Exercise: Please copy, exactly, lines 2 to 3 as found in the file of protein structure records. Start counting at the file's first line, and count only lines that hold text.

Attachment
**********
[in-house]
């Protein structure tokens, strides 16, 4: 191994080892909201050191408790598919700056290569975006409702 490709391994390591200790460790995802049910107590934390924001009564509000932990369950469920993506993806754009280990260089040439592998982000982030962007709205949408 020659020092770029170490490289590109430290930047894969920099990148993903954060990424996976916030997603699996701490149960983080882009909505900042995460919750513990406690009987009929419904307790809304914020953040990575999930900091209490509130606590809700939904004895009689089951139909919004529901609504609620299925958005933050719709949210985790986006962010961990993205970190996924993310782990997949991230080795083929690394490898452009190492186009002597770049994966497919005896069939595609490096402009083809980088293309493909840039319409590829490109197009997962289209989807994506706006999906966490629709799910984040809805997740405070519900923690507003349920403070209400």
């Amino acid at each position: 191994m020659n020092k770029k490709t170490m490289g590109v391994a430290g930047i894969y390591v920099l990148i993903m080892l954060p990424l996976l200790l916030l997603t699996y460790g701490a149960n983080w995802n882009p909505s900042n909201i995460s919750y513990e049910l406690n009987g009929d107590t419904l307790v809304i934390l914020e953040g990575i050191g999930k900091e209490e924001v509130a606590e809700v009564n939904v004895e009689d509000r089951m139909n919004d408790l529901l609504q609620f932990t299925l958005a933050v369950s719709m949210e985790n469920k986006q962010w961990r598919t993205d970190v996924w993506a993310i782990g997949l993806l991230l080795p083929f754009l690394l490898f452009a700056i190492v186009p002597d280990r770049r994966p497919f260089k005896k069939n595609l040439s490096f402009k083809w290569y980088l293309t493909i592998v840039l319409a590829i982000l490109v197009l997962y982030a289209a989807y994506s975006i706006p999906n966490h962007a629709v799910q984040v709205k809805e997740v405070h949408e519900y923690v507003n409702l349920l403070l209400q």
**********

């Protein structure tokens, strides 16, 4: 191994080892909201050191408790598919700056290569975006409702 490709391994390591200790460790995802049910107590934390924001009564509000932990369950469920993506993806754009280990260089040439592998982000982030962007709205949408 020659020092770029170490490289590109430290930047894969920099990148993903954060990424996976916030997603699996701490149960983080882009909505900042995460919750513990406690009987009929419904307790809304914020953040990575999930900091209490509130606590809700939904004895009689089951139909919004529901609504609620299925958005933050719709949210985790986006962010961990993205970190996924993310782990997949991230080795083929690394490898452009190492186009002597770049994966497919005896069939595609490096402009083809980088293309493909840039319409590829490109197009997962289209989807994506706006999906966490629709799910984040809805997740405070519900923690507003349920403070209400």
């Amino acid at each position: 191994m020659n020092k770029k490709t170490m490289g590109v391994a430290g930047i894969y390591v920099l990148i993903m080892l954060p990424l996976l200790l916030l997603t699996y460790g701490a149960n983080w995802n882009p909505s900042n909201i995460s919750y513990e049910l406690n009987g009929d107590t419904l307790v809304i934390l914020e953040g990575i050191g999930k900091e209490e924001v509130a606590e809700v009564n939904v004895e009689d509000r089951m139909n919004d408790l529901l609504q609620f932990t299925l958005a933050v369950s719709m949210e985790n469920k986006q962010w961990r598919t993205d970190v996924w993506a993310i782990g997949l993806l991230l080795p083929f754009l690394l490898f452009a700056i190492v186009p002597d280990r770049r994966p497919f260089k005896k069939n595609l040439s490096f402009k083809w290569y980088l293309t493909i592998v840039l319409a590829i982000l490109v197009l997962y982030a289209a989807y994506s975006i706006p999906n966490h962007a629709v799910q984040v709205k809805e997740v405070h949408e519900y923690v507003n409702l349920l403070l209400q």